What the Church Health Assessment Is Teaching Us
There has long been a need for a tool that Churches of Christ could use to assess the health of their congregations. Numerous survey instruments exist, but they lack the ability to address issues that are specific to Churches of Christ. Working with Dr. Carley Dodd (’70), we constructed the Church Health Assessment (CHA) to fill this need.
What has the CHA told us about churches? To date the CHA has been used in 18 congregations ranging in size from 70 members to nearly 1,000. The survey has been used in congregations in Texas, Oklahoma, Canada and California. The congregations using the CHA have been predominantly white, with more older members, and few members who were new to the congregation.
The major areas of struggle for churches surveyed have been family life stages and congregational culture and values. Participants are asked about ministries and programs targeting various stages of life, including children, teens, young adults and intergenerational ministry. They are asked about overall attitudes toward these groups, along with their perceptions of how well the church is meeting their needs. Within this factor, we see that many congregations lack sufficient parenting programs, and that singles and young adults/professionals do not feel as if they belong or are included in the congregation. We also see that the congregation understands the importance of children and youth, but that the youth group is rarely thriving and the children’s ministry also is an area of weakness. Many of the congregations surveyed also showed a lack of sufficient multigenerational activities.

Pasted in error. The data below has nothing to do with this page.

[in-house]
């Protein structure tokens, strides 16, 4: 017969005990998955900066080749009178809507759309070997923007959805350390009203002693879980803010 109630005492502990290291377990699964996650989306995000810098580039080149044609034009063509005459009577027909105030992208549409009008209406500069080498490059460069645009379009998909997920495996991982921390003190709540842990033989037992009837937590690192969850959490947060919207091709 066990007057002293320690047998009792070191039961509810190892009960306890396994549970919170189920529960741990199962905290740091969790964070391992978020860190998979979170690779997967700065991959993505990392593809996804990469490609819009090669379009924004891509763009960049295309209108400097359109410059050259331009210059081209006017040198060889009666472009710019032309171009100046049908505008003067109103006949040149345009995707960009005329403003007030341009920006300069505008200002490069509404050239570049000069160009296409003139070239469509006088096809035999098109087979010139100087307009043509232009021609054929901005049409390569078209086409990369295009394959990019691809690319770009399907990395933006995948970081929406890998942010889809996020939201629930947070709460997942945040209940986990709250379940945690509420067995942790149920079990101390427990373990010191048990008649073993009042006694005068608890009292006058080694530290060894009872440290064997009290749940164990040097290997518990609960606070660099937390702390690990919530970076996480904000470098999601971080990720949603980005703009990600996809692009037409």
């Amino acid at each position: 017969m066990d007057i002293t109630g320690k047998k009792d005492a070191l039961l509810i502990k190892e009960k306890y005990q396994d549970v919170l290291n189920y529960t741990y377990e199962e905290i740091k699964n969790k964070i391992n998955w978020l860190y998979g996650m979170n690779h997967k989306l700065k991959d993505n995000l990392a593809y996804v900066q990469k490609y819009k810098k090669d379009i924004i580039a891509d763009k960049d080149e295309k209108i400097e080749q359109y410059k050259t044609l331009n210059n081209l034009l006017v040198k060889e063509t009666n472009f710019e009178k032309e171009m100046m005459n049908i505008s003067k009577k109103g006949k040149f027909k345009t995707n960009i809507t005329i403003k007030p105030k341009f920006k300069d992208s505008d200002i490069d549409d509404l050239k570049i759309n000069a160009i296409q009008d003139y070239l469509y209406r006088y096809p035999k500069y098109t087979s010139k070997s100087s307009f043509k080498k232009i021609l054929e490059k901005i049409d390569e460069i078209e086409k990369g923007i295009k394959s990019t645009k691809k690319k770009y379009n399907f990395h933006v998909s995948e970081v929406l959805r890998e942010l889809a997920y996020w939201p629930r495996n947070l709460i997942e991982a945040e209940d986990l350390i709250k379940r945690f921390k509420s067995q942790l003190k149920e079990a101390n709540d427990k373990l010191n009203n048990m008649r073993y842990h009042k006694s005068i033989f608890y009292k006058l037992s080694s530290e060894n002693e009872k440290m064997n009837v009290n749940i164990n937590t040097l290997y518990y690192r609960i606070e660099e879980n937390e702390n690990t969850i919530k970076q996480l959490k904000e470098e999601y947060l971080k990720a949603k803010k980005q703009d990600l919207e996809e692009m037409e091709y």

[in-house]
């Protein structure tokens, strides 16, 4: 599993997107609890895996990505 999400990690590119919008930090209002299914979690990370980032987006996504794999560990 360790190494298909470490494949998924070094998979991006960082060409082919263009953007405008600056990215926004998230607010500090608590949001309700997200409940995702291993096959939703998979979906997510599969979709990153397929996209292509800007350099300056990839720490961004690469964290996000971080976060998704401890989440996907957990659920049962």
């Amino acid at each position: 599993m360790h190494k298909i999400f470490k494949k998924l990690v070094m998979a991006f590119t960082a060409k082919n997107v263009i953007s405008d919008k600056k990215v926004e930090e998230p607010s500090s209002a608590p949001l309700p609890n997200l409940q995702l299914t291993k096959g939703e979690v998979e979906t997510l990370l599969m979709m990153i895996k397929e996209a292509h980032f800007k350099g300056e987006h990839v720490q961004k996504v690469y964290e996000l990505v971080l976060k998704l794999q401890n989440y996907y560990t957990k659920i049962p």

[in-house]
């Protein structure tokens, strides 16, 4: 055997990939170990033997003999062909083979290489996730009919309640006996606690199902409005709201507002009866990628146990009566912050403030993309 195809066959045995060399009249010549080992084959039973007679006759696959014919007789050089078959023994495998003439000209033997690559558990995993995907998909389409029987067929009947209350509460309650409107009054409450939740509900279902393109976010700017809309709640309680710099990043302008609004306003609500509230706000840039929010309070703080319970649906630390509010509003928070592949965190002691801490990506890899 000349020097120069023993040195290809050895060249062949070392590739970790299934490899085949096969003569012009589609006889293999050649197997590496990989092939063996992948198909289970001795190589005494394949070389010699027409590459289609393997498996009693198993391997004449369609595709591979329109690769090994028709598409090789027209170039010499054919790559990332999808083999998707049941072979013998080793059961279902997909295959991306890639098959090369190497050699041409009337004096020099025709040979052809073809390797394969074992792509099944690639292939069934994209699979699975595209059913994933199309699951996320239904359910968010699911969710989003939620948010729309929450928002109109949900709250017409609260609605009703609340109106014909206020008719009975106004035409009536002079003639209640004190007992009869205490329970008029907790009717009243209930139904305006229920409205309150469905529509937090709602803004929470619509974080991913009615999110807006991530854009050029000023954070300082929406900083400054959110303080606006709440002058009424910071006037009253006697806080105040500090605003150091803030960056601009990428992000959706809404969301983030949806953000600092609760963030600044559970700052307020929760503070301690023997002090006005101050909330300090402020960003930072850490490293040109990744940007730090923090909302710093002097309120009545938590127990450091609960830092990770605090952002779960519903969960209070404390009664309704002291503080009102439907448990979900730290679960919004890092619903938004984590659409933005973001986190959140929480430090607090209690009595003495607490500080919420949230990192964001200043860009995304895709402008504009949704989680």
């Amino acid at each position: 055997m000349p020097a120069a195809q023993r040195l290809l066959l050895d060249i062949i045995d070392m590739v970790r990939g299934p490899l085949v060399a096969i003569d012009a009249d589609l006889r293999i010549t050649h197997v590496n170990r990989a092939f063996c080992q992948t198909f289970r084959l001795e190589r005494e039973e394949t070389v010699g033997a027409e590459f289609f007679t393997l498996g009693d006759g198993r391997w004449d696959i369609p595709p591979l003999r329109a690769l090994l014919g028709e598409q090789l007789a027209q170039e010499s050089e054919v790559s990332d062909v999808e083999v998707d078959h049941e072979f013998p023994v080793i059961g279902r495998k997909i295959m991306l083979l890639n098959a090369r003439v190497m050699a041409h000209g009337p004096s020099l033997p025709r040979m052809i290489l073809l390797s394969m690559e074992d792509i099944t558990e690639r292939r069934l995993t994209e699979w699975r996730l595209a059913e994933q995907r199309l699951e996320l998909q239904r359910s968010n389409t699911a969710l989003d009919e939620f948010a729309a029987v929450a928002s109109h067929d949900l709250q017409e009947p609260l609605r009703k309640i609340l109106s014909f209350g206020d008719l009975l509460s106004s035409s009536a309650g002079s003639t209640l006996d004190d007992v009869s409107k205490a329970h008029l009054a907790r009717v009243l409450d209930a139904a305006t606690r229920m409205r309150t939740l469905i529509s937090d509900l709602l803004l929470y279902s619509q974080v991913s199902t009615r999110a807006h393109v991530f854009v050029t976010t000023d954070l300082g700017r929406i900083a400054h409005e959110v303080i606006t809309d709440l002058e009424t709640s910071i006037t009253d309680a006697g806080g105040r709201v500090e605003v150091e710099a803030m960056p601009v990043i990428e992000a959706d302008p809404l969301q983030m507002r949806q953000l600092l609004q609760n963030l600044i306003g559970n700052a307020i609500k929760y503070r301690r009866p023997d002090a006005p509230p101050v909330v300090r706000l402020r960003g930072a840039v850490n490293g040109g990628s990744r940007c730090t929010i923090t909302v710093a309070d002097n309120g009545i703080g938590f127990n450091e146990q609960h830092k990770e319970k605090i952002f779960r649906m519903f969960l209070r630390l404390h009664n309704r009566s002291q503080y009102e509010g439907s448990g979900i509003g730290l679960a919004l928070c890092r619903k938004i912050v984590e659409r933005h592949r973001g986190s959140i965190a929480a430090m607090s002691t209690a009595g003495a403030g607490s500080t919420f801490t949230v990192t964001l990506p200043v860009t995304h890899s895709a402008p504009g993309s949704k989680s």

Participants also are asked about the morale of the congregation, whether frustrations are present, how easy it is to recruit and maintain volunteers, membership growth and decline, and tension felt in the congregation. Many CHA respondents report that their congregations are not very open to change and that any changes that are made have led to some people leaving. Churches find it difficult to recruit and keep volunteers, and their morale is low. Most of the churches that have completed the CHA have seen substantial decline in the past five years with few new members added. However, those who are still there are very loyal and committed to one another, and to the church and its mission.
It’s not all bad news for congregations though! Several areas of flourishing are evident in these 18 congregations. In particular, churches seem to be doing well in spiritual formation and discipleship and church relationships.
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– Dr. Suzie Macaluso